Jeff Kaplan, the game director of Overwatch, has parted ways with Blizzard Entertainment after 19 years with the company. Kaplan started out as a game designer on World of Warcraft in 2002, developing quests for the iconic MMORPG. He was credited as a game director for World of Warcraft before leading Project Titan from 2009 to 2014. Elements of Project Titan eventually made their way into Overwatch, where Kaplan served as game director until today.
Kaplan oversaw the iconic game’s development, which won numerous Game of the Year awards and resurrected the team-based shooter genre. Overwatch‘s popularity also spawned an esports league called the Overwatch League, which is currently in its fourth season. He announced his departure in a letter on Blizzard’s website. You can read the full text of the letter below.
Greetings, Overwatch Community,
I am leaving Blizzard Entertainment after 19 amazing years.
It was truly the honor of a lifetime to have the opportunity to create worlds and heroes for such a passionate audience. I want to express my deep appreciation to everyone at Blizzard who supported our games, our game teams and our players. But I want to say a special thanks to the wonderful game developers that shared in the journey of creation with me.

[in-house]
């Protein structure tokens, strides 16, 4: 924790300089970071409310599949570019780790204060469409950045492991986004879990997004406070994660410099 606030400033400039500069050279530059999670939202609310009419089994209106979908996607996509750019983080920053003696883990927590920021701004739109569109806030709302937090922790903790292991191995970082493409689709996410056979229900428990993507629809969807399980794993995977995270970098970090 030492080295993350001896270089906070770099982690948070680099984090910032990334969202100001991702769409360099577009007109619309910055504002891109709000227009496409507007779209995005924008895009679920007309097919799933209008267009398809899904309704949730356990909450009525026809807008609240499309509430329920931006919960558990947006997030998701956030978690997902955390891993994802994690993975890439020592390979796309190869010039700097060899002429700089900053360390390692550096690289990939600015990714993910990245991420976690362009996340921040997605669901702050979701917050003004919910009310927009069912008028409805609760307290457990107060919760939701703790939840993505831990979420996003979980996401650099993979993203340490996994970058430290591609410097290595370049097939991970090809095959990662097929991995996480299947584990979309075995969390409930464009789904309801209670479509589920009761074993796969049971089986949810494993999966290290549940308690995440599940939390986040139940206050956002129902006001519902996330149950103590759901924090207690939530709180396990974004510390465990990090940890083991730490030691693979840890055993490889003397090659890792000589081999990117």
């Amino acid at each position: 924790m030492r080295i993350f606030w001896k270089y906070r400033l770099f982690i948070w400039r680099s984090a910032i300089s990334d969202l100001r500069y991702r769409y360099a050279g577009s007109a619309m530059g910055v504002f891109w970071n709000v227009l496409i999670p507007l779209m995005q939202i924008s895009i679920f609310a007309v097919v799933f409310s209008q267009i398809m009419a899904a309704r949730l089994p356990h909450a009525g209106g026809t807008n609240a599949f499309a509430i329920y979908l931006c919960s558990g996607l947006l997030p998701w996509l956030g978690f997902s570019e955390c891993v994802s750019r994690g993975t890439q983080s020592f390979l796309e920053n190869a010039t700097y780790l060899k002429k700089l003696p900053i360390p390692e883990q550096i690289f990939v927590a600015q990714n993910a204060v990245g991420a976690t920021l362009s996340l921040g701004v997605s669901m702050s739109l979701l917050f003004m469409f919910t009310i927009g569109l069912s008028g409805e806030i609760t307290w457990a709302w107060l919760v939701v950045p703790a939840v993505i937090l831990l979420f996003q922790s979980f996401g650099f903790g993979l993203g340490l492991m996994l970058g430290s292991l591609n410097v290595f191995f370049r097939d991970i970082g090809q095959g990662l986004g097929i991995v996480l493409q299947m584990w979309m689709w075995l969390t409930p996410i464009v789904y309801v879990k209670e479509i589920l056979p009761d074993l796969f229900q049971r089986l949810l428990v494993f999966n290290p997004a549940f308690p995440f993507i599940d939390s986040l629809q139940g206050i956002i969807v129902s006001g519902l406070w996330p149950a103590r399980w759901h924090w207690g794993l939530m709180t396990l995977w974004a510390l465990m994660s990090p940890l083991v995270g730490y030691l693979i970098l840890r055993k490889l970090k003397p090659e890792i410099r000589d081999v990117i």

Never accept the world as it appears to be. Always dare to see it for what it could be. I hope you do the same.
GG, Jeffrey Kaplan
Development on Overwatch and Overwatch 2 will continue with assistant game developer Aaron Keller as the new game director. “Jeff’s been a great leader, mentor, and friend, and he knows how much we’re going to miss him,” Keller wrote in a letter to the community. “I’ve been lucky to work alongside him and the rest of the Overwatch team for many years in building something that continues to inspire people all around the world, and I’m honored to carry the torch forward.”
Lead Overwatch Writer Searches for New Opportunities
After 20 years at Blizzard, Overwatch lead writer Michael Chu is leaving the company to pursue other adventures. Chu is a significant contributor to the ongoing Overwatch lore and story outside of the game. He’s written many of the hero’s origin stories and flushed out the universe in which the game takes place both through comics and short fiction. Two of Chu’s pieces, “Bastet” and “Reflections” were celebrated throughout the community for revealing Soldier:76 and Tracer as LGBTQ+ heroes. Chu also worked on Diablo 3, World of Warcraft, and the in-development Overwatch 2.
On Chu’s website, he stated that: “Overwatch has been a life-changing experience. I have always felt that games and the stories they tell have the unique ability to bring people closer together and that the empathy you feel from stepping into someone else’s shoes, even virtually, can bridge the gap between miles, cultures, and nations.”